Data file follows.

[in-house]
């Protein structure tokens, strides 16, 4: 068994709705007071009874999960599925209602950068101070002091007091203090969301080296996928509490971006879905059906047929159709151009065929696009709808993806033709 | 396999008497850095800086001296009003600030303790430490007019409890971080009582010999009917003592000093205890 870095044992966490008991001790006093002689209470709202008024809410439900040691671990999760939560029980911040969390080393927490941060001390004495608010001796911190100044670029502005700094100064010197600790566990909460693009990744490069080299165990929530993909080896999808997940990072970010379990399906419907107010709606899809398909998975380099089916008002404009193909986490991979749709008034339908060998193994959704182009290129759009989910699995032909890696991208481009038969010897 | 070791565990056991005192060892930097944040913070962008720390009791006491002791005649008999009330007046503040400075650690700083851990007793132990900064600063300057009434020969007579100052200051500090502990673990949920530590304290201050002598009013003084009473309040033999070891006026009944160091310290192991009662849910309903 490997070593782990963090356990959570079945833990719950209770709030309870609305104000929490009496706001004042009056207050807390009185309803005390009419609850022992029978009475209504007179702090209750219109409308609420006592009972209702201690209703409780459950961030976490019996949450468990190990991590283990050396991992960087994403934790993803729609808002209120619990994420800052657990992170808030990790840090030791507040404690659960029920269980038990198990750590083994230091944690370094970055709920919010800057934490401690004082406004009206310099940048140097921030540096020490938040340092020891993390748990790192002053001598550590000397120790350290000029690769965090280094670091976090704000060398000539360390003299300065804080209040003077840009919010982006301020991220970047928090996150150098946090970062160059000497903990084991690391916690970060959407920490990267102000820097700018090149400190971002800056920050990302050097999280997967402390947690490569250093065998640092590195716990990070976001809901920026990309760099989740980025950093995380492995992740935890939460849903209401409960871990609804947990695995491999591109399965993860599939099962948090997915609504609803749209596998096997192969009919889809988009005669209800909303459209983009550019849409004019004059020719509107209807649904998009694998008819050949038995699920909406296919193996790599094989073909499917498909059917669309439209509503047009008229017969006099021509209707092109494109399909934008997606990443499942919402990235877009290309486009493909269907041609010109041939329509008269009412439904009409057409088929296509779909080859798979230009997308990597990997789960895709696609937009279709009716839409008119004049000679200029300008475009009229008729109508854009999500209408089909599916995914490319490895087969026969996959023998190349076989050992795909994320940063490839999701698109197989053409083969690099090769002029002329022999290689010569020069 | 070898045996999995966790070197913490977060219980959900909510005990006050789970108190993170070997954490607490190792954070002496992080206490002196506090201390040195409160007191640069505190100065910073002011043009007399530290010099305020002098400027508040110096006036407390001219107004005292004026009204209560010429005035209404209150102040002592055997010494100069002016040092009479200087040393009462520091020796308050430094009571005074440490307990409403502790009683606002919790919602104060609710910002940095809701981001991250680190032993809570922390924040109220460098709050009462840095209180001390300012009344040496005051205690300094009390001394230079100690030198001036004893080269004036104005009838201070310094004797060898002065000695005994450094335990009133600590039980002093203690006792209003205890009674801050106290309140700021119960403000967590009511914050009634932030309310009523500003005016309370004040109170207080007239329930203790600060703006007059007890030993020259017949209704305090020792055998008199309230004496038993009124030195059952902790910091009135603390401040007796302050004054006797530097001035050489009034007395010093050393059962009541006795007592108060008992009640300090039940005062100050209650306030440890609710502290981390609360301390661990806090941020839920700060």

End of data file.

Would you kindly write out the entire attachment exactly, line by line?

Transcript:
[in-house]
């Protein structure tokens, strides 16, 4: 068994709705007071009874999960599925209602950068101070002091007091203090969301080296996928509490971006879905059906047929159709151009065929696009709808993806033709 | 396999008497850095800086001296009003600030303790430490007019409890971080009582010999009917003592000093205890 870095044992966490008991001790006093002689209470709202008024809410439900040691671990999760939560029980911040969390080393927490941060001390004495608010001796911190100044670029502005700094100064010197600790566990909460693009990744490069080299165990929530993909080896999808997940990072970010379990399906419907107010709606899809398909998975380099089916008002404009193909986490991979749709008034339908060998193994959704182009290129759009989910699995032909890696991208481009038969010897 | 070791565990056991005192060892930097944040913070962008720390009791006491002791005649008999009330007046503040400075650690700083851990007793132990900064600063300057009434020969007579100052200051500090502990673990949920530590304290201050002598009013003084009473309040033999070891006026009944160091310290192991009662849910309903 490997070593782990963090356990959570079945833990719950209770709030309870609305104000929490009496706001004042009056207050807390009185309803005390009419609850022992029978009475209504007179702090209750219109409308609420006592009972209702201690209703409780459950961030976490019996949450468990190990991590283990050396991992960087994403934790993803729609808002209120619990994420800052657990992170808030990790840090030791507040404690659960029920269980038990198990750590083994230091944690370094970055709920919010800057934490401690004082406004009206310099940048140097921030540096020490938040340092020891993390748990790192002053001598550590000397120790350290000029690769965090280094670091976090704000060398000539360390003299300065804080209040003077840009919010982006301020991220970047928090996150150098946090970062160059000497903990084991690391916690970060959407920490990267102000820097700018090149400190971002800056920050990302050097999280997967402390947690490569250093065998640092590195716990990070976001809901920026990309760099989740980025950093995380492995992740935890939460849903209401409960871990609804947990695995491999591109399965993860599939099962948090997915609504609803749209596998096997192969009919889809988009005669209800909303459209983009550019849409004019004059020719509107209807649904998009694998008819050949038995699920909406296919193996790599094989073909499917498909059917669309439209509503047009008229017969006099021509209707092109494109399909934008997606990443499942919402990235877009290309486009493909269907041609010109041939329509008269009412439904009409057409088929296509779909080859798979230009997308990597990997789960895709696609937009279709009716839409008119004049000679200029300008475009009229008729109508854009999500209408089909599916995914490319490895087969026969996959023998190349076989050992795909994320940063490839999701698109197989053409083969690099090769002029002329022999290689010569020069 | 070898045996999995966790070197913490977060219980959900909510005990006050789970108190993170070997954490607490190792954070002496992080206490002196506090201390040195409160007191640069505190100065910073002011043009007399530290010099305020002098400027508040110096006036407390001219107004005292004026009204209560010429005035209404209150102040002592055997010494100069002016040092009479200087040393009462520091020796308050430094009571005074440490307990409403502790009683606002919790919602104060609710910002940095809701981001991250680190032993809570922390924040109220460098709050009462840095209180001390300012009344040496005051205690300094009390001394230079100690030198001036004893080269004036104005009838201070310094004797060898002065000695005994450094335990009133600590039980002093203690006792209003205890009674801050106290309140700021119960403000967590009511914050009634932030309310009523500003005016309370004040109170207080007239329930203790600060703006007059007890030993020259017949209704305090020792055998008199309230004496038993009124030195059952902790910091009135603390401040007796302050004054006797530097001035050489009034007395010093050393059962009541006795007592108060008992009640300090039940005062100050209650306030440890609710502290981390609360301390661990806090941020839920700060």